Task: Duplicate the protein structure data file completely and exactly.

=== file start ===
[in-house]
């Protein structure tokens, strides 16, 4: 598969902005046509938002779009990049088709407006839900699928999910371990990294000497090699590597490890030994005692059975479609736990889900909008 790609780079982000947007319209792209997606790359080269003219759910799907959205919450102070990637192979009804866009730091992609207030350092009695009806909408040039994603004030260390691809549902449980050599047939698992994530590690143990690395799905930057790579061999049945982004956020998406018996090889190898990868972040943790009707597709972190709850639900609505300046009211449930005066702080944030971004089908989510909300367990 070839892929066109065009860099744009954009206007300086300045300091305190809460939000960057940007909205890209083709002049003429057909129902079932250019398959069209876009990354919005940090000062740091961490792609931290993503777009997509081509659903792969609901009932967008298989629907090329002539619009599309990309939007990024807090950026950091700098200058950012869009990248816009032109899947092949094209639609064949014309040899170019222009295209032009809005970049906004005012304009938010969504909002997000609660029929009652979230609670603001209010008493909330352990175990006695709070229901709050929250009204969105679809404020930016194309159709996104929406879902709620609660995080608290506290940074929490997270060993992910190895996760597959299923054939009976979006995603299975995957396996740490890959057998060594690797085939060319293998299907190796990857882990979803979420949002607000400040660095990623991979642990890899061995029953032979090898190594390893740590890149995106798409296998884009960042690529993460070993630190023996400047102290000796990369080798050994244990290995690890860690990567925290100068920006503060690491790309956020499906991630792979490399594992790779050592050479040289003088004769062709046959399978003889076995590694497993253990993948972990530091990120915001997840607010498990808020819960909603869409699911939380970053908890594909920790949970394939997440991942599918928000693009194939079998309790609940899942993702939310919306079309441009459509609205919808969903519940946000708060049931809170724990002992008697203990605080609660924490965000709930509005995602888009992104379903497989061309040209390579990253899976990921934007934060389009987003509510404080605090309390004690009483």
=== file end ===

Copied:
[in-house]
């Protein structure tokens, strides 16, 4: 598969902005046509938002779009990049088709407006839900699928999910371990990294000497090699590597490890030994005692059975479609736990889900909008 790609780079982000947007319209792209997606790359080269003219759910799907959205919450102070990637192979009804866009730091992609207030350092009695009806909408040039994603004030260390691809549902449980050599047939698992994530590690143990690395799905930057790579061999049945982004956020998406018996090889190898990868972040943790009707597709972190709850639900609505300046009211449930005066702080944030971004089908989510909300367990 070839892929066109065009860099744009954009206007300086300045300091305190809460939000960057940007909205890209083709002049003429057909129902079932250019398959069209876009990354919005940090000062740091961490792609931290993503777009997509081509659903792969609901009932967008298989629907090329002539619009599309990309939007990024807090950026950091700098200058950012869009990248816009032109899947092949094209639609064949014309040899170019222009295209032009809005970049906004005012304009938010969504909002997000609660029929009652979230609670603001209010008493909330352990175990006695709070229901709050929250009204969105679809404020930016194309159709996104929406879902709620609660995080608290506290940074929490997270060993992910190895996760597959299923054939009976979006995603299975995957396996740490890959057998060594690797085939060319293998299907190796990857882990979803979420949002607000400040660095990623991979642990890899061995029953032979090898190594390893740590890149995106798409296998884009960042690529993460070993630190023996400047102290000796990369080798050994244990290995690890860690990567925290100068920006503060690491790309956020499906991630792979490399594992790779050592050479040289003088004769062709046959399978003889076995590694497993253990993948972990530091990120915001997840607010498990808020819960909603869409699911939380970053908890594909920790949970394939997440991942599918928000693009194939079998309790609940899942993702939310919306079309441009459509609205919808969903519940946000708060049931809170724990002992008697203990605080609660924490965000709930509005995602888009992104379903497989061309040209390579990253899976990921934007934060389009987003509510404080605090309390004690009483």